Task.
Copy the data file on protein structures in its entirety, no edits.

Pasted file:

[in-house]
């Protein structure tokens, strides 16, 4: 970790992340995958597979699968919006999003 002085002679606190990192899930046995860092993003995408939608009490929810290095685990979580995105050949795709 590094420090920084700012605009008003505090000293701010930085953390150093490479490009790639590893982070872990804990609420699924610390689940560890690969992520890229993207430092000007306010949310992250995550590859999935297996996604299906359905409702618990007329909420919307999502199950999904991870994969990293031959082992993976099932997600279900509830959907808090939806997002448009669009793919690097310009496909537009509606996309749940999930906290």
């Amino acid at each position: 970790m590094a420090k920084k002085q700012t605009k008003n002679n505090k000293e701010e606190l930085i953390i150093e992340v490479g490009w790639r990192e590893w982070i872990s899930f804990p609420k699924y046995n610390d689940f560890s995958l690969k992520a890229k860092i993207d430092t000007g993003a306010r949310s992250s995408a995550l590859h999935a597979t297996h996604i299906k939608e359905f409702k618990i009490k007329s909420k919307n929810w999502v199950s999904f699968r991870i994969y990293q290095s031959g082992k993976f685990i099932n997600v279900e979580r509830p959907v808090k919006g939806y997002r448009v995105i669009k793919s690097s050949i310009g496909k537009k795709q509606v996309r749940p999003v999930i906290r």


[in-house]
């Protein structure tokens, strides 16, 4: 970790992340995958597979699968919006999003 002085002679606190990192899930046995860092993003995408939608009490929810290095685990979580995105050949795709 590094420090920084700012605009008003505090000293701010930085953390150093490479490009790639590893982070872990804990609420699924610390689940560890690969992520890229993207430092000007306010949310992250995550590859999935297996996604299906359905409702618990007329909420919307999502199950999904991870994969990293031959082992993976099932997600279900509830959907808090939806997002448009669009793919690097310009496909537009509606996309749940999930906290």
């Amino acid at each position: 970790m590094a420090k920084k002085q700012t605009k008003n002679n505090k000293e701010e606190l930085i953390i150093e992340v490479g490009w790639r990192e590893w982070i872990s899930f804990p609420k699924y046995n610390d689940f560890s995958l690969k992520a890229k860092i993207d430092t000007g993003a306010r949310s992250s995408a995550l590859h999935a597979t297996h996604i299906k939608e359905f409702k618990i009490k007329s909420k919307n929810w999502v199950s999904f699968r991870i994969y990293q290095s031959g082992k993976f685990i099932n997600v279900e979580r509830p959907v808090k919006g939806y997002r448009v995105i669009k793919s690097s050949i310009g496909k537009k795709q509606v996309r749940p999003v999930i906290r």